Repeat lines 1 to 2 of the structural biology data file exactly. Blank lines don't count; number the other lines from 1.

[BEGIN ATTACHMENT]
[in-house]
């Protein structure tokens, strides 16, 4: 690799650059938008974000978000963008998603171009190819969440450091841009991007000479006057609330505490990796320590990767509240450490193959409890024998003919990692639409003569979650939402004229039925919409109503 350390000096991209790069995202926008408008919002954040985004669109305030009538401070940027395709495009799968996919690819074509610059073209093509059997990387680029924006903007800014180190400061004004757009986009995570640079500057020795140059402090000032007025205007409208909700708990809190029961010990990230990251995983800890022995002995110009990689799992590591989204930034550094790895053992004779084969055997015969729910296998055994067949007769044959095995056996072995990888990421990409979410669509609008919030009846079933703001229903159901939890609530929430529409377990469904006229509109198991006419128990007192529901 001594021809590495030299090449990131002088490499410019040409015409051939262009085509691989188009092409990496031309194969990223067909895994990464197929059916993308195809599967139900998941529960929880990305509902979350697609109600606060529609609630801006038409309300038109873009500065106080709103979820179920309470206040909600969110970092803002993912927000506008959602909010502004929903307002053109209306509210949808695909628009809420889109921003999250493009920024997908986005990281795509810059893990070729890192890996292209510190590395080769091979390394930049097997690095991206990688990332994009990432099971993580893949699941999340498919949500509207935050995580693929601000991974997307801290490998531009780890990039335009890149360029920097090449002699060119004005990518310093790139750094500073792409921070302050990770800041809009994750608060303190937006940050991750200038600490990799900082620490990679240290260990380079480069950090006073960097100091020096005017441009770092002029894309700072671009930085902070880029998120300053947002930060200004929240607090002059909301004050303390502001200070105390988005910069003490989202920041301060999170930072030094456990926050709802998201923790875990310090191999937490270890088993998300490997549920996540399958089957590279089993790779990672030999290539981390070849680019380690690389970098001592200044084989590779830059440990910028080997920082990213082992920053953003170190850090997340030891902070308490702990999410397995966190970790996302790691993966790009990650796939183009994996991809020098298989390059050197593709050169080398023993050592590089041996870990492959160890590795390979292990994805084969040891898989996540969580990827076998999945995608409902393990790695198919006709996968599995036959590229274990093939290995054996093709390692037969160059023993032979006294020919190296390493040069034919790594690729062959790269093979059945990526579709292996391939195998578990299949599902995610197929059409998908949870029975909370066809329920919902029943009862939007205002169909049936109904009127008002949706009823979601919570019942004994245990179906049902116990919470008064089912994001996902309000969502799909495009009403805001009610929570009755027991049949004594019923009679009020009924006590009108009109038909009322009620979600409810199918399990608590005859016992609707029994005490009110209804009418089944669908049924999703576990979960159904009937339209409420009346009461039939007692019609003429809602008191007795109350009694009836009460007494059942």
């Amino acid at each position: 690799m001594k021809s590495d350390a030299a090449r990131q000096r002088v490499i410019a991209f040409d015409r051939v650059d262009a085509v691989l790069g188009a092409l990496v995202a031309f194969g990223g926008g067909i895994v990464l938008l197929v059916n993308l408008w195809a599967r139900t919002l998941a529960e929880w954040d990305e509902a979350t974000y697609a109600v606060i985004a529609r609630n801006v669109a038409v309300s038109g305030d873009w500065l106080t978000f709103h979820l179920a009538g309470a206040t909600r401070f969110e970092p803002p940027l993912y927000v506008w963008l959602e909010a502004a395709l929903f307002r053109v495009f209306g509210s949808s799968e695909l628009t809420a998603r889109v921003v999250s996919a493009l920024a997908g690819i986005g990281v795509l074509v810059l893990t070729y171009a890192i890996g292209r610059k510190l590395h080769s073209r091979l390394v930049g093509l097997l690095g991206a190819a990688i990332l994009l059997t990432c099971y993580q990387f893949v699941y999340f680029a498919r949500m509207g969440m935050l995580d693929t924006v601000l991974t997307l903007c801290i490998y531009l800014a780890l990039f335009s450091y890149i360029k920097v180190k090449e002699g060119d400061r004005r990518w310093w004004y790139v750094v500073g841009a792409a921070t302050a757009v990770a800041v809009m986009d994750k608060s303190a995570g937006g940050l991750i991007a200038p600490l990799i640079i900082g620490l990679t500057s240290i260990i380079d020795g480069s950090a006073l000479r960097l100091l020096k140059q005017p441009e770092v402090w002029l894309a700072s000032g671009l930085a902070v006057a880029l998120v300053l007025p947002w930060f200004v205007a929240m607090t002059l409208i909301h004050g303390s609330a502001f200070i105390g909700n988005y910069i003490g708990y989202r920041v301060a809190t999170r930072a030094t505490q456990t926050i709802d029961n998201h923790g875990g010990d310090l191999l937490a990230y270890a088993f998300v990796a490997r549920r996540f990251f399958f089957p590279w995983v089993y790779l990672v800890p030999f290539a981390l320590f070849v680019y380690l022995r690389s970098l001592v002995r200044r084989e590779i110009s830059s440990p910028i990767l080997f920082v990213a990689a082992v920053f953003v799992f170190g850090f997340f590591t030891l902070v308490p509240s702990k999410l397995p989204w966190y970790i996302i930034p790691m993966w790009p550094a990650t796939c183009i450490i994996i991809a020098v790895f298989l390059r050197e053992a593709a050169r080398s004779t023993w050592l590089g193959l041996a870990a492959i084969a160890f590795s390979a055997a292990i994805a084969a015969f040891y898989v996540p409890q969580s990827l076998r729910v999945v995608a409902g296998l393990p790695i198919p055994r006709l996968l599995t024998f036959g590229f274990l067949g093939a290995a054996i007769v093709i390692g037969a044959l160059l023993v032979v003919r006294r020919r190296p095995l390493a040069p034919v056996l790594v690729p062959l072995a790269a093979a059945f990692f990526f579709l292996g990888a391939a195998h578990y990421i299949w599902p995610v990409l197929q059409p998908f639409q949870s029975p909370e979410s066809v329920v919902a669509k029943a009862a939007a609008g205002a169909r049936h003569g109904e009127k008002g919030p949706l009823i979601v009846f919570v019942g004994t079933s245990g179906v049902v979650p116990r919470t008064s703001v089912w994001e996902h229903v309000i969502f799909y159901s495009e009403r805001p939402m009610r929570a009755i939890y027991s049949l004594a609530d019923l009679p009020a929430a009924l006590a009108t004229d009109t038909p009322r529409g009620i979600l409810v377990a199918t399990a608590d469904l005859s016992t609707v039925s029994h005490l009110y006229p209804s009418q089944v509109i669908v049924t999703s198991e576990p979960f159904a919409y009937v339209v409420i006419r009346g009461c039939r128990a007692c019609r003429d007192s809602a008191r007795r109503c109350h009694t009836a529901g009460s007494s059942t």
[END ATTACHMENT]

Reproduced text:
[in-house]
């Protein structure tokens, strides 16, 4: 690799650059938008974000978000963008998603171009190819969440450091841009991007000479006057609330505490990796320590990767509240450490193959409890024998003919990692639409003569979650939402004229039925919409109503 350390000096991209790069995202926008408008919002954040985004669109305030009538401070940027395709495009799968996919690819074509610059073209093509059997990387680029924006903007800014180190400061004004757009986009995570640079500057020795140059402090000032007025205007409208909700708990809190029961010990990230990251995983800890022995002995110009990689799992590591989204930034550094790895053992004779084969055997015969729910296998055994067949007769044959095995056996072995990888990421990409979410669509609008919030009846079933703001229903159901939890609530929430529409377990469904006229509109198991006419128990007192529901 001594021809590495030299090449990131002088490499410019040409015409051939262009085509691989188009092409990496031309194969990223067909895994990464197929059916993308195809599967139900998941529960929880990305509902979350697609109600606060529609609630801006038409309300038109873009500065106080709103979820179920309470206040909600969110970092803002993912927000506008959602909010502004929903307002053109209306509210949808695909628009809420889109921003999250493009920024997908986005990281795509810059893990070729890192890996292209510190590395080769091979390394930049097997690095991206990688990332994009990432099971993580893949699941999340498919949500509207935050995580693929601000991974997307801290490998531009780890990039335009890149360029920097090449002699060119004005990518310093790139750094500073792409921070302050990770800041809009994750608060303190937006940050991750200038600490990799900082620490990679240290260990380079480069950090006073960097100091020096005017441009770092002029894309700072671009930085902070880029998120300053947002930060200004929240607090002059909301004050303390502001200070105390988005910069003490989202920041301060999170930072030094456990926050709802998201923790875990310090191999937490270890088993998300490997549920996540399958089957590279089993790779990672030999290539981390070849680019380690690389970098001592200044084989590779830059440990910028080997920082990213082992920053953003170190850090997340030891902070308490702990999410397995966190970790996302790691993966790009990650796939183009994996991809020098298989390059050197593709050169080398023993050592590089041996870990492959160890590795390979292990994805084969040891898989996540969580990827076998999945995608409902393990790695198919006709996968599995036959590229274990093939290995054996093709390692037969160059023993032979006294020919190296390493040069034919790594690729062959790269093979059945990526579709292996391939195998578990299949599902995610197929059409998908949870029975909370066809329920919902029943009862939007205002169909049936109904009127008002949706009823979601919570019942004994245990179906049902116990919470008064089912994001996902309000969502799909495009009403805001009610929570009755027991049949004594019923009679009020009924006590009108009109038909009322009620979600409810199918399990608590005859016992609707029994005490009110209804009418089944669908049924999703576990979960159904009937339209409420009346009461039939007692019609003429809602008191007795109350009694009836009460007494059942």